In this case the windshield posts would remain on the stock angle. The original roof had been cut just forward of the B-pillar but the roof did not appear to align with the rear portion of the chop. We’re guessing this may be why work stopped on the original chop. After some minor work on the windshield opening, it was square and the roof now extended back to the B-pillar on both sides. Troy began work on the driver-side quarter window. Both rear roof corners on the car had different cut lines (never a good sign), so both corners would require unique repairs.
The original roof attached to the windshield posts was trimmed back to the center of the door opening. This eliminated a lot of distorted metal and allowed more distance to transition from the roof. Remember, when lowering the lid, it effectively becomes longer as it comes down, which calls for completely reshaping the rear quarter window. The final shape of this window is crucial to the overall look of a chopped top. The lower front radius of the quarter window remained stock, while the lower rear radius had been reshaped with a series of cuts to tighten the radius. The metalwork left a lot to be desired, so Troy cut that lower rear radius out. He then used the lower rear radius from the donor roof. After carefully dicing and welding the radius he had a piece that fit and flowed perfectly in the lower corner. A similar treatment was completed on the upper front radius of the quarter window. With all three corners configured a filler piece from the donor roof connected the pieces, resulting in a very pleasing quarter window shape. Next, the original weld from the first chop was cut out of the rear radius of the roof and a strip of 18-gauge metal filled the void. The corners of the rear window were removed and reshaped corners from the donor roof completed the second chop on the driver side.
A similar treatment was completed on the passenger side, although the cuts were different so each piece had to be carefully formed to ensure both quarter windows would be the exact same shape. Templates made from poster board work well for checking window radius from side to side. With the roof fully connected and metalworked, the team at BBT leaded the windshield posts and metalworked all the other welds.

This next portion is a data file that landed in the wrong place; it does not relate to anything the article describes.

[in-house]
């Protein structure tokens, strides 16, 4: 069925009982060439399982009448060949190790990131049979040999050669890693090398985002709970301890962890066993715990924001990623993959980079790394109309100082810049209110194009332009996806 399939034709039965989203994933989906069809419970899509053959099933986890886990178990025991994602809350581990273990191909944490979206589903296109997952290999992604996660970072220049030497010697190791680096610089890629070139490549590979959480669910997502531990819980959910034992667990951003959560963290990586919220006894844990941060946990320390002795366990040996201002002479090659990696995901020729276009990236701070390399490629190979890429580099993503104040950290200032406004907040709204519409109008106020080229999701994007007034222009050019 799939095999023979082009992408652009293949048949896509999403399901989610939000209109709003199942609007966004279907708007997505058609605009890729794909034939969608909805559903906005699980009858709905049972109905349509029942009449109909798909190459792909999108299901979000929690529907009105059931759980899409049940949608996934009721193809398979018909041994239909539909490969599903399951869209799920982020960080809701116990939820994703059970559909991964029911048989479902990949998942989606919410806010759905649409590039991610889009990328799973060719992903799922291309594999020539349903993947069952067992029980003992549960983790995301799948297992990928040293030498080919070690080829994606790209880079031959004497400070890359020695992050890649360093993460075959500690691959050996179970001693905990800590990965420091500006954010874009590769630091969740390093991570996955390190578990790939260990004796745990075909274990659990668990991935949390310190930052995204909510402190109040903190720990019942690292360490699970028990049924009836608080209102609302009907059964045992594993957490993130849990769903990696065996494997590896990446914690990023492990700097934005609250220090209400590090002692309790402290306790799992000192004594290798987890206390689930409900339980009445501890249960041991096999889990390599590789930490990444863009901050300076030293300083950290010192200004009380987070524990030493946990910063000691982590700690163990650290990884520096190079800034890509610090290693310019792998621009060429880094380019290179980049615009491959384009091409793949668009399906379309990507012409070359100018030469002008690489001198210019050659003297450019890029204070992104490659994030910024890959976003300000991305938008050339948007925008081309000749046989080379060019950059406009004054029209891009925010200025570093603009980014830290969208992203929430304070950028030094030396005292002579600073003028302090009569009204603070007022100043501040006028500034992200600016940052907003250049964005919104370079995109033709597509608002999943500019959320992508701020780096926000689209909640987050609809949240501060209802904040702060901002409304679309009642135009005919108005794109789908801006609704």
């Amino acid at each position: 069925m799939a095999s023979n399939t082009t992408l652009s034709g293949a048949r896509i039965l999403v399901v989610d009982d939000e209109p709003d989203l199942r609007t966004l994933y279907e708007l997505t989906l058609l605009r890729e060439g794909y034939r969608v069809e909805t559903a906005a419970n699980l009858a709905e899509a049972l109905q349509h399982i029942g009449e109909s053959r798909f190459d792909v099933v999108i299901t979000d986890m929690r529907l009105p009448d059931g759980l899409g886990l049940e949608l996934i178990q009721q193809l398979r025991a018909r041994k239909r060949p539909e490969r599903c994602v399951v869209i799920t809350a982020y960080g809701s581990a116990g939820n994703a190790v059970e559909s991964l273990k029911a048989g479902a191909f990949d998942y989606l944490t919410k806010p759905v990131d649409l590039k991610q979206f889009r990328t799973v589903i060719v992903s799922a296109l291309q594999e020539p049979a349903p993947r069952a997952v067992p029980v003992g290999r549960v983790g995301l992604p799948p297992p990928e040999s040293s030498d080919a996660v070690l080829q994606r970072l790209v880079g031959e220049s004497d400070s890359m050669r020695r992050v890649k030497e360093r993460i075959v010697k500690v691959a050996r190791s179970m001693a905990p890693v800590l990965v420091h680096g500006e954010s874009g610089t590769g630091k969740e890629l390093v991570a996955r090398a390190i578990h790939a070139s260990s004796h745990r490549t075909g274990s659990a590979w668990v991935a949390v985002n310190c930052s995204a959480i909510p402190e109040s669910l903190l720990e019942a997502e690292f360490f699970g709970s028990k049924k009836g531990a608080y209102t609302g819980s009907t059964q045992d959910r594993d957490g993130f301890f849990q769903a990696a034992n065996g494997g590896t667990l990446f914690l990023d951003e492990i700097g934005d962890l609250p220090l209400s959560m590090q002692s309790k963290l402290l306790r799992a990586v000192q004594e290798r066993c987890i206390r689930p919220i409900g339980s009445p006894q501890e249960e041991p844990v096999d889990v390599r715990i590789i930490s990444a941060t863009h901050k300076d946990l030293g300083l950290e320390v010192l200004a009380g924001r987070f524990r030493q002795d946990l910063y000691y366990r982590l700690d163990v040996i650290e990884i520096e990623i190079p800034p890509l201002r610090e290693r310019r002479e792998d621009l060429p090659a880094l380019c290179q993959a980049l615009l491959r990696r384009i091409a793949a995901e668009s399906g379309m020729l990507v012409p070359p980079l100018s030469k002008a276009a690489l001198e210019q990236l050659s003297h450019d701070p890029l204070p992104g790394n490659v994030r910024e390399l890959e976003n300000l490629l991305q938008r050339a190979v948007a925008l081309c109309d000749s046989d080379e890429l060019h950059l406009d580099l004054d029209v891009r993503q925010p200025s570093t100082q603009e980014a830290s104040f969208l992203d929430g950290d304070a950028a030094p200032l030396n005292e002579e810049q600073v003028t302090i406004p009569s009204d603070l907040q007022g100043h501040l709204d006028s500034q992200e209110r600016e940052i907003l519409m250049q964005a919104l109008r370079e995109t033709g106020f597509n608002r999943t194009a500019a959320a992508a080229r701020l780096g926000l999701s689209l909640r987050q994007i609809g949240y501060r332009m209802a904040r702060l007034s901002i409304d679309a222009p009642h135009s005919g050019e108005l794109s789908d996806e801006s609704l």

Next, a filler panel was formed to fill the roof and carefully welded in place. This panel is a compound curved crown and it is imperative that it flow perfectly into the top. To that end careful welding and some final planishing finished forming the roof insert.
The final piece of the puzzle is fitting the door tops to the new shape of the roof. This involved a slight modification to the top front radius and also adding a filler strip in the center of the door top to fill the new, longer opening. Since this was all original sheetmetal the process was simplified since it was basically a first chop. A narrow strip of 18-gauge sheetmetal was fitted to the leading edge of the door tops to provide enough new material to form perfect door gaps. Filling the window opening with 1/8-inch Masonite is a good way to get a visual on the shape of the glass opening and also check to be certain glass will glide up and down in the reshaped doors. The stock interior garnish moldings were cut to fit and the newly “chopped chopped” top was complete. Next team BBT will be fabricating and fitting a three-piece hot rod hood, so stay tuned. MR